Quartermain is packed with said notebook and a compass that points in the direction of all the little treasures that you can find in the locations. These treasures equate to upgrades for Quartermain, so it’s best to keep an eye out for them when you’re in new locations. You can also find treasure maps – normally found on dead bodies – to find the locations of the treasure. Early on, Quartermain discovers a flashlight. Certainly helpful, but goodness me. The flashlight ‘bright the enemy to death’ is a trick stolen straight from the sweaty palms of a certain Mr. Alan Wake and it shamefully has no qualms in doing this. It’s such a tremendous rip-off of that technique that game could have a giant ‘Alan Wake 2′ stick on the front and none of us would really be any the wiser. Break down the defence of the enemy with your flashlight – not all of them mind, only the mummies and other supernatural beasts – and then shoot away. It’s a tired concept and very boring after the fifteenth time in one room.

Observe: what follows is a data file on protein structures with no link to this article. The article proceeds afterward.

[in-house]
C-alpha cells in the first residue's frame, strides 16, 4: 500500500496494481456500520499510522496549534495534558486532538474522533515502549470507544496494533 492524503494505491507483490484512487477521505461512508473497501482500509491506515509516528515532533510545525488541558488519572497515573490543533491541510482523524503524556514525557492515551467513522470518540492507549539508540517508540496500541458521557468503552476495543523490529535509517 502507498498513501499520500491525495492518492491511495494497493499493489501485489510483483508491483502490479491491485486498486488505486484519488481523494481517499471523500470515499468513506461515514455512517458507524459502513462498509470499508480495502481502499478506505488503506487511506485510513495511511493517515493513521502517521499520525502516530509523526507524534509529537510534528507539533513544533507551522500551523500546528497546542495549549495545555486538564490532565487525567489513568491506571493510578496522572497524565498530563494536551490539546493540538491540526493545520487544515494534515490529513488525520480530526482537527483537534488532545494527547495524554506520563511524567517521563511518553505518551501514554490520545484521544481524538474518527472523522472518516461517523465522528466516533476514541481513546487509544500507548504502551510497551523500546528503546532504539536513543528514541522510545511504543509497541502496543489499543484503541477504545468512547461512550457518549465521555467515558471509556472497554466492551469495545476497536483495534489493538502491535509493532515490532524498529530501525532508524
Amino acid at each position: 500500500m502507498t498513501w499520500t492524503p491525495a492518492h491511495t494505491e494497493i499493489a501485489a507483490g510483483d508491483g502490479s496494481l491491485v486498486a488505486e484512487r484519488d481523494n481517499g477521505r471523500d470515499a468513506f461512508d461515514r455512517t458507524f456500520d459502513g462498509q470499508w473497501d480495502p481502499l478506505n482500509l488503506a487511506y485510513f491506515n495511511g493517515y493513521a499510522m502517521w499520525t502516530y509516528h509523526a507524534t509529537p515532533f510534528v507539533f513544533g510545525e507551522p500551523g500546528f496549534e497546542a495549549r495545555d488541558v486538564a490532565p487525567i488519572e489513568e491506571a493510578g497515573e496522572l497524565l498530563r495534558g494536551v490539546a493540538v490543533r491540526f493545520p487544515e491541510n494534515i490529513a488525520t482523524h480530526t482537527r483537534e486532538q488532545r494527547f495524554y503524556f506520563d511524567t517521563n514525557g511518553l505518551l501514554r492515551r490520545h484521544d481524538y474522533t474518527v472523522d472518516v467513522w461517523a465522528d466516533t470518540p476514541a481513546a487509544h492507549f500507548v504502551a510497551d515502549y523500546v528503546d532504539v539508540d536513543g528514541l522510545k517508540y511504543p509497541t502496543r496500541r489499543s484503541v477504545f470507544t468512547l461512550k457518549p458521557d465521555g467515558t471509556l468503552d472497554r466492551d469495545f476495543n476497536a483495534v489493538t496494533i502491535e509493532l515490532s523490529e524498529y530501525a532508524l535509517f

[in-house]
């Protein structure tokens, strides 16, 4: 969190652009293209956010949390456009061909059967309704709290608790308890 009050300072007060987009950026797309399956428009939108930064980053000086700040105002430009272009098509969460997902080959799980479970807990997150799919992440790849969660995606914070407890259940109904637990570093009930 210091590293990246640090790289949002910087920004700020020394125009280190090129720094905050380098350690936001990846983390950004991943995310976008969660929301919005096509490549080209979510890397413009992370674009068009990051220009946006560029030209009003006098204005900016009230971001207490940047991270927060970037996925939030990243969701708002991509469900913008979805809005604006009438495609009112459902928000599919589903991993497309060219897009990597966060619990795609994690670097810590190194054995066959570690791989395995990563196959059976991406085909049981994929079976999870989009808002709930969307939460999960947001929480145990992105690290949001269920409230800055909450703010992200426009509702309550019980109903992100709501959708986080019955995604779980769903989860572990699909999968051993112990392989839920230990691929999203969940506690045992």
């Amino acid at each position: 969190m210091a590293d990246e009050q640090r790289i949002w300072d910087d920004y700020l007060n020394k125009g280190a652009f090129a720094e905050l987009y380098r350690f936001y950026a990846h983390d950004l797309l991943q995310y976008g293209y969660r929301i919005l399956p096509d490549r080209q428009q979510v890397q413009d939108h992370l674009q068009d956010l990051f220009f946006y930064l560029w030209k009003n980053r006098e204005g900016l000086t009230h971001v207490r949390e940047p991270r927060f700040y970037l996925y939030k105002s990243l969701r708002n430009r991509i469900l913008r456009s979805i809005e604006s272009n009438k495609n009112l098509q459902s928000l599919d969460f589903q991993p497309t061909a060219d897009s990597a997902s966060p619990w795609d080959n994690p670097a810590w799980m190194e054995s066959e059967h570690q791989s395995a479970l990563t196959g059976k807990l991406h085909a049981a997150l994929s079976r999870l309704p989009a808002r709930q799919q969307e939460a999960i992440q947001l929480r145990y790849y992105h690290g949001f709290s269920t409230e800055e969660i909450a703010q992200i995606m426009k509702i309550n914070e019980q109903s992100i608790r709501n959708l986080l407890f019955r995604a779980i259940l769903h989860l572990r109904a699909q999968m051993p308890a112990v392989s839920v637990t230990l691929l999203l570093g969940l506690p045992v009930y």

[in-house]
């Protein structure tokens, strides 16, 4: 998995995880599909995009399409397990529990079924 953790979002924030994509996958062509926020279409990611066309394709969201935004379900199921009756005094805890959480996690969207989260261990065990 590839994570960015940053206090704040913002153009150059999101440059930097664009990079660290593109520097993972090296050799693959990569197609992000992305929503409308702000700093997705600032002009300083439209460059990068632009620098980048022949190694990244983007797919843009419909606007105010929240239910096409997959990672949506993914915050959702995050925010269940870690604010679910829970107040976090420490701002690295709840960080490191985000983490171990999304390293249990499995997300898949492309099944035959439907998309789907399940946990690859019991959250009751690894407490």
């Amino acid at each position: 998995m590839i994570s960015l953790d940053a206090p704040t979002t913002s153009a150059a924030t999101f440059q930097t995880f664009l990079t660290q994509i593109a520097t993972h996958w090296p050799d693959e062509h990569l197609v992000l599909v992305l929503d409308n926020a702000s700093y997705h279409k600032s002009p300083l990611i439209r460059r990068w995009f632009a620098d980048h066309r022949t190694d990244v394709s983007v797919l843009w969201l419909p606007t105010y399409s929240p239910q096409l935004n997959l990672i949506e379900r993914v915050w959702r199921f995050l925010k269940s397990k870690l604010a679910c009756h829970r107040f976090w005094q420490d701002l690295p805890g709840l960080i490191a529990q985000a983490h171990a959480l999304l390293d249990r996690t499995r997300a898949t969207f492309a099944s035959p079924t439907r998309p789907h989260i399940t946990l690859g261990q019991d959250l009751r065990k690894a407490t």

One thing that’s worth mentioning is that Deadfall Adventures is very aware of its source material and as such, there is nods to the original Haggard novels. You’re able to find quotes from the books – an original source of inspiration for Indiana Jones, fact fans – woven into the dialogue of the characters, which is nice. It’s a shame it’s surrounded by such nonsense that you’ll only notice if you’re a real die-hard Haggard fan. If you’re a fan of the books, you should probably take a good look at Deadfall Adventures, it will keep you entertained keeping an ear out for the dialogue you’re sure to recognise.
For the rest of us, Deadfall Adventures won’t be threatening your bank account when we’re all to busy saving up for our next-generation consoles. For PC gamers, there is far more out there which is more impressive and more interesting. For Xbox 360 owners, well, you’re not going to put down Battlefield or dare I say it, even CoD for this one.
There is a lot to like about Deadfall Adventures, it’s a shame that’s weighed down by a real lack of imagination, stealing original ideas from elsewhere and generally being very uninspiring.